CHARLOTTE, N.C., Aug. 17, 2016 – One group that never gets any respect is left-handed people; talk about discrimination. Over the weekend International Left-Handers Day came and went without fanfare. Just because most of the world is right-handed, southpaws get short-sheeted because there is virtually no compassion in a right-handed world.
Right-handed people have never tried to slice butter with a left-handed butter knife. Nor have they ever gotten their thumb stuck in a pair of scissors. Ever try to pour a glass of punch with your left hand using a right-handed ladle?
When we speak positively we say “right on,” but when things are negative we are “left out.”
When we believe someone is insane we say “He’s not in his right mind.” Which means he must, by extension, be in his left mind. That’s just another way of saying “he’s out in left field.”
Warmed food from a previous meal is called “leftovers.” Right?
As a service to those long frowned upon members of society who use their left hands, we provide some interesting trivia as a tribute to their suffering.
1 – Southpaw facts: In France researchers have found (don’t ask how) 10 percent of the population is left-handed and that percentage hasn’t really changed since the Neolithic times.
Another study shows that, if your hair grows clockwise out of your scalp, you are more likely to be right-handed. On the other hand, lefties don’t have any particular pattern.
According to researchers, we become more ambidextrous as we age because we begin to lose some of our agility in our dominant hand.
On the more positive side, lefties are said to be better fighters because opponents are more accustomed to battling righties and, therefore, do not expect a left hook.
For years the same was true in baseball for left handed pitchers, although today southpaws do not generally have the advantage they once did.
Now for the really good news. Lefties are said to be better at “divergent thinking” as well as having better working memories and mental flexibility.
2 – Sports discrimination: Not that this would affect most people, but did you know that the game of polo must be played with the right hand? Left-handed mallets were banned in the 1930s.
During World War II, the rules were changed back due to a lack of players, and it remained that way until 1974.
They say, whoever “they” is, that the rule is a safety measure to avoid head-on collisions between right and left-handed players. Lefties believe, once again, that we are being discriminated against.
For the record, there is no rule that a left-legged horse cannot play polo, so long as it plays the game right.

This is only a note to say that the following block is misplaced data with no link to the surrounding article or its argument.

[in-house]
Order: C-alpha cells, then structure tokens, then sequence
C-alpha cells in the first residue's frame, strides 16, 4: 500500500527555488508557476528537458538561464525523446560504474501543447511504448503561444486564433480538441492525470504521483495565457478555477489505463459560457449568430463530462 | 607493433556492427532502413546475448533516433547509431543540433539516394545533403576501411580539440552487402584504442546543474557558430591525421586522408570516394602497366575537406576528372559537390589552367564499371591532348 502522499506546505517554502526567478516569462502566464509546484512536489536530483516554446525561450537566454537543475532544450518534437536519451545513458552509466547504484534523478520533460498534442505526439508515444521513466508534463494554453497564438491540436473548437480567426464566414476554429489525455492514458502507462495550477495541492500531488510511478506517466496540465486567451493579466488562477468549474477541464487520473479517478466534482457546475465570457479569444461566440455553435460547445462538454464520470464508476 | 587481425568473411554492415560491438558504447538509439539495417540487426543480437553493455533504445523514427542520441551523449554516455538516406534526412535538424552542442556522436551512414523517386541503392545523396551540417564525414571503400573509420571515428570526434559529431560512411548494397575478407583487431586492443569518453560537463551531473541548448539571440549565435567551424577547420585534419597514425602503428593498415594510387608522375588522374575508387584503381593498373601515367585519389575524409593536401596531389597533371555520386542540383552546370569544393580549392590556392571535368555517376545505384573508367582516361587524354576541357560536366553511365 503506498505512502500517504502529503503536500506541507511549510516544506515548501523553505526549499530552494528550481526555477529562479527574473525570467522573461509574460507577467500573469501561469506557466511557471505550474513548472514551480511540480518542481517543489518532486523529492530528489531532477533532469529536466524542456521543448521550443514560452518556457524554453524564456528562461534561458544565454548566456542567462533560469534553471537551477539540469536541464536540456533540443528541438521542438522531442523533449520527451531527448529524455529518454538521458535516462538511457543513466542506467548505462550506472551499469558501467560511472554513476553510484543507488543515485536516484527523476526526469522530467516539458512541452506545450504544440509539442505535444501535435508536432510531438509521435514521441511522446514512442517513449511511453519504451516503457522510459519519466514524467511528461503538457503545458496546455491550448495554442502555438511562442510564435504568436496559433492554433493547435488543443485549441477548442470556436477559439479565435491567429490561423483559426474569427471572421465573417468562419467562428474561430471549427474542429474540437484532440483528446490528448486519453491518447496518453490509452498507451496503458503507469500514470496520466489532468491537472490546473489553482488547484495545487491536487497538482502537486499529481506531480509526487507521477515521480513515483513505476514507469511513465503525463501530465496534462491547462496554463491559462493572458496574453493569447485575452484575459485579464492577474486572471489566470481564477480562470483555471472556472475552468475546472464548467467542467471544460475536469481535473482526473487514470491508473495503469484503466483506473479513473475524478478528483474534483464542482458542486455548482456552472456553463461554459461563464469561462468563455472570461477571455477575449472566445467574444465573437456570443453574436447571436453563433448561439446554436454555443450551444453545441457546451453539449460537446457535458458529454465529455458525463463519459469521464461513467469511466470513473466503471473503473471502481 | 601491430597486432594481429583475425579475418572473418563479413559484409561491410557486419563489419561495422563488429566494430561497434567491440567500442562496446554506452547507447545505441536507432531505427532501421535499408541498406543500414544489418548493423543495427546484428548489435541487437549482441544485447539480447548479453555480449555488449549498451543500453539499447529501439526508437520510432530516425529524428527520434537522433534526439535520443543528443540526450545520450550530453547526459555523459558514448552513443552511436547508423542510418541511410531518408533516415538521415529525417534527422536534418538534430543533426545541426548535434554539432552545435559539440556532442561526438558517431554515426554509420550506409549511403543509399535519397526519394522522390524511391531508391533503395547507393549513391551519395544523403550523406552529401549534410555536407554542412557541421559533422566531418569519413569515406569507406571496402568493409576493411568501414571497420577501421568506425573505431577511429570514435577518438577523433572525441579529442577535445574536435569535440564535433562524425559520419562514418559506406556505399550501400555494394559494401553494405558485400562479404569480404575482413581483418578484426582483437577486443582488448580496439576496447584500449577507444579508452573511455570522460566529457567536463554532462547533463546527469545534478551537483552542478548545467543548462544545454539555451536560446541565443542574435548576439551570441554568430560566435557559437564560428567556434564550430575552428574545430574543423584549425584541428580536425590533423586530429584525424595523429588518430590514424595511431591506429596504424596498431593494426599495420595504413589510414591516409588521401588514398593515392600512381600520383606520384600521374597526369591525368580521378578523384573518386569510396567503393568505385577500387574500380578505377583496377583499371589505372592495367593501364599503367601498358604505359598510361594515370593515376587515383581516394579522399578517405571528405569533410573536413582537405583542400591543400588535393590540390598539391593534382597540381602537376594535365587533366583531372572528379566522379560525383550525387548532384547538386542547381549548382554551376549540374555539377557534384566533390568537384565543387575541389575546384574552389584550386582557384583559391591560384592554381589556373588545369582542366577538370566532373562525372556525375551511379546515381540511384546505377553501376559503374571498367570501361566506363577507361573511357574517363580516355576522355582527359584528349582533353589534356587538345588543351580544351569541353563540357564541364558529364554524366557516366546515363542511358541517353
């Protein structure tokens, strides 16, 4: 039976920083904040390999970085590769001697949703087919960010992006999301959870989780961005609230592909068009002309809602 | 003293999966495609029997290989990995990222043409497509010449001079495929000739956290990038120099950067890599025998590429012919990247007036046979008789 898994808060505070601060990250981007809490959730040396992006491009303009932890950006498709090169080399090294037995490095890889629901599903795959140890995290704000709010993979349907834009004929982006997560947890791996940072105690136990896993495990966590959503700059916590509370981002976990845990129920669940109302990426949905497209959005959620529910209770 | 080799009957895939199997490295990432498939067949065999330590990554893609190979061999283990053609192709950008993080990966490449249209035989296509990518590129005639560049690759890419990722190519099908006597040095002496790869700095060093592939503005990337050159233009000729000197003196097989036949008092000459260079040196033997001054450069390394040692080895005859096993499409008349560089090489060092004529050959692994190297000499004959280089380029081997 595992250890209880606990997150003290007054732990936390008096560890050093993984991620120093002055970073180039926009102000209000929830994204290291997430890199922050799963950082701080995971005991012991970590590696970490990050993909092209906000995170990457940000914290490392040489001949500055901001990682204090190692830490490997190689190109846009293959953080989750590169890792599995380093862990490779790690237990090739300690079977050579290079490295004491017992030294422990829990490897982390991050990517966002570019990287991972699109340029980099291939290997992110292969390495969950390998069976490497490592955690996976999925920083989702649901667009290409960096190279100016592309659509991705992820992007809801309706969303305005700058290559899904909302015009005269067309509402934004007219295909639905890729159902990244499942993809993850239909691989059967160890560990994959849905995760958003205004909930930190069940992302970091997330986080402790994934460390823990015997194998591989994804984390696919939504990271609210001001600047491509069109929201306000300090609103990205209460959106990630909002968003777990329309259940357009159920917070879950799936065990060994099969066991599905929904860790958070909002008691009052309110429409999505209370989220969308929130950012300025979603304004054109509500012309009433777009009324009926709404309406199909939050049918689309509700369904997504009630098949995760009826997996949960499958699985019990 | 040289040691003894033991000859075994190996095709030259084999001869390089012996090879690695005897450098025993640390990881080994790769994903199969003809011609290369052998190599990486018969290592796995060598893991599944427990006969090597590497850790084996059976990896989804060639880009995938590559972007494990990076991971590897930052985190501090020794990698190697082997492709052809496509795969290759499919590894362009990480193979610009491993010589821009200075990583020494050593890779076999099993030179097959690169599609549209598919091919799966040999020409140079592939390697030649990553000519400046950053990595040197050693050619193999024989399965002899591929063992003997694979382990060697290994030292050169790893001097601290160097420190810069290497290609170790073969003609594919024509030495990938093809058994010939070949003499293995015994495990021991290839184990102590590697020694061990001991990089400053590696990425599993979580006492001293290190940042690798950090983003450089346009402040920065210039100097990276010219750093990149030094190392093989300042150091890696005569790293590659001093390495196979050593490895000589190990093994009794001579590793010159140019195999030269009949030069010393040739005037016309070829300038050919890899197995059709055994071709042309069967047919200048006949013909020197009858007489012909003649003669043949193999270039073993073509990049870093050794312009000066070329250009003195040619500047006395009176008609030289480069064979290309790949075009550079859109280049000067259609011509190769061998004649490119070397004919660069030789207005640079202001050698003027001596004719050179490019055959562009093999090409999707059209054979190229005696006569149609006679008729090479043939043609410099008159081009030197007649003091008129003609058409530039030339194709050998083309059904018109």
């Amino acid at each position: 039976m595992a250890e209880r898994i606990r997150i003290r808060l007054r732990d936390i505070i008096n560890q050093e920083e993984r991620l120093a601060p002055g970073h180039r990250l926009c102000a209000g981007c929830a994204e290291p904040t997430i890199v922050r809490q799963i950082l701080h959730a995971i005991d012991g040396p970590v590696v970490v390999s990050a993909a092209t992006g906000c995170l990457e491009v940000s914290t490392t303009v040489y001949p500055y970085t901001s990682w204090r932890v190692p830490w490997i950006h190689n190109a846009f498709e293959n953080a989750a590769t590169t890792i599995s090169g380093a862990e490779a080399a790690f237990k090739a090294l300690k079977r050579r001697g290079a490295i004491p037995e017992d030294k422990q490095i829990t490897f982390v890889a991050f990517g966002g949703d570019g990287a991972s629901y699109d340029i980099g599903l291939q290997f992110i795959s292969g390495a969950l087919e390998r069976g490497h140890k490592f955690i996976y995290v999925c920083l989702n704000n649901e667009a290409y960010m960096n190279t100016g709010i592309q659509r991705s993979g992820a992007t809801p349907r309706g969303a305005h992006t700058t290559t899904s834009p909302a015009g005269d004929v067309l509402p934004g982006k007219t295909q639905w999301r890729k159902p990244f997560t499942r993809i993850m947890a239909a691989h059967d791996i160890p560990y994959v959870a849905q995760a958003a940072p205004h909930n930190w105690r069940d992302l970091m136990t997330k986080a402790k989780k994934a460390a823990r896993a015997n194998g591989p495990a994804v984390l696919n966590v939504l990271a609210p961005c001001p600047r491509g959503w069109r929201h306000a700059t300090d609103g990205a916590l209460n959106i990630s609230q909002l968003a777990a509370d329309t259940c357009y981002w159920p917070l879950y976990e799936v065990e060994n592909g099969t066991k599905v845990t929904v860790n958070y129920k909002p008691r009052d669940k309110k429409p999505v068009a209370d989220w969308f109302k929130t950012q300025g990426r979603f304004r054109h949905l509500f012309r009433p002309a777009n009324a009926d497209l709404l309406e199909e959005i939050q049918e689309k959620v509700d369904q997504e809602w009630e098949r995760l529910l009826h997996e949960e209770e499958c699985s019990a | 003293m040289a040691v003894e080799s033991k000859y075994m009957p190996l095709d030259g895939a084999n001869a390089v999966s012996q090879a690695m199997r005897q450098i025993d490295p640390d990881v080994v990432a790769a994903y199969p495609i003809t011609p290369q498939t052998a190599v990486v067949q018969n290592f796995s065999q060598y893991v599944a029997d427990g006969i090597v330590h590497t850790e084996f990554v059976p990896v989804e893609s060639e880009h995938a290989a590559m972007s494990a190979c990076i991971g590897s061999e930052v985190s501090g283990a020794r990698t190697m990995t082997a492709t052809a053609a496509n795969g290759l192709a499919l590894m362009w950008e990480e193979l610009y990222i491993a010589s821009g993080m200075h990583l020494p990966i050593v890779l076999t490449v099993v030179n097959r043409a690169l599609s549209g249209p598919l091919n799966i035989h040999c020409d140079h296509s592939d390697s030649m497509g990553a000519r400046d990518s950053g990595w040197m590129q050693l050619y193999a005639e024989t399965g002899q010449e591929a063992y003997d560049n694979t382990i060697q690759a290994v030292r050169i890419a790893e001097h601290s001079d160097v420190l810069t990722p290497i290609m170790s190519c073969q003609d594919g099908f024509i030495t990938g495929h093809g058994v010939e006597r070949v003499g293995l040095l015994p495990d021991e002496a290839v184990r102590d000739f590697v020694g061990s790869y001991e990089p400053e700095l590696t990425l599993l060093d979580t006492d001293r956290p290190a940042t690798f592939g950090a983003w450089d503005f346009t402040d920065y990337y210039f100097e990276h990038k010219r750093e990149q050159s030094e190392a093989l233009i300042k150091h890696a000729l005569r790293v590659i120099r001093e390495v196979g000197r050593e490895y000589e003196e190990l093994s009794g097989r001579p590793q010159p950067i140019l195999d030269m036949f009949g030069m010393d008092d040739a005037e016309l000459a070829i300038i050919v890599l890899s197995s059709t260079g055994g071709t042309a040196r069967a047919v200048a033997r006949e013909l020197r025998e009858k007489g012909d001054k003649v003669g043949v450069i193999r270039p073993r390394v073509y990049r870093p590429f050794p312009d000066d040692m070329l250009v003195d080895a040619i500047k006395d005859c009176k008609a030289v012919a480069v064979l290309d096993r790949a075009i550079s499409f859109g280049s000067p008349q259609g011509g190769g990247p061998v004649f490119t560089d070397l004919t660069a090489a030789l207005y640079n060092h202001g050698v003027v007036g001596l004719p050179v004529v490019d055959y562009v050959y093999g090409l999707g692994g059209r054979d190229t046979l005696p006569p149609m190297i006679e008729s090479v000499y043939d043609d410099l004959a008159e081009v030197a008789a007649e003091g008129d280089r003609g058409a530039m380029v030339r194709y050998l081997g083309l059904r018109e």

3 – Gifts for left-handed friends: As you might suspect, there are some wonderful and practical gifts you can give to your left-handed friends next time you have a special occasion and don’t know what to buy.
For example, a notebook without rings is a wonderful idea. Ever try to make your hand glide gracefully across those notebook rings? If you’re a rightie, of course you haven’t. In fact, it probably never occurred to you.
Try a Moleskine notebook. It opens flat so that southpaws can write close to the margin. They will thank you profusely.
Now here is something than even most left-handers don’t know about. It’s a left-handed pen. All lefties know how difficult it is to write their signature without dragging their palm through the ink and making smudges.
That’s why you often see left-handed people in contorted positions when they write. They are trying to keep the ink from smearing.
Go to Google and check out Maped pens. They feature quick-drying ink and a curved design that allows a leftie to see what he is writing.
Try a Bartelli model can opener, which is designed for both left-handed and right-handed people. (We lefties look out for our right-handed brethren, even if it is rarely reciprocated.)
Perhaps more dangerous than a can opener is a knife sharpener. Believe it or not, some sharpening blocks are made only for right-hand use. The good news is that they make ambidextrous sharpeners, which will certainly make a leftie smile.
Most left-handed people have adapted over time to use a tape measure, though, as usual, they are made for right-handed people. Think about it. If a person is left-handed and uses the tool from the more comfortable side, the numbers would be upside down. A little research will locate a left-handed tape measure on the internet.
And by the way, Bill Gates, Oprah Winfrey, Leonardo da Vinci and Madame Curie either are or were left- handed. So is President Barack Obama.
But then it has never been a secret that he favors the left.
Contact Bob at Google+
Bob Taylor has been traveling the world for more than 30 years as a writer and award-winning television producer focusing on international events, people and cultures around the globe.
Taylor is founder of the Magellan Travel Club (www.MagellanTravelClub.com)
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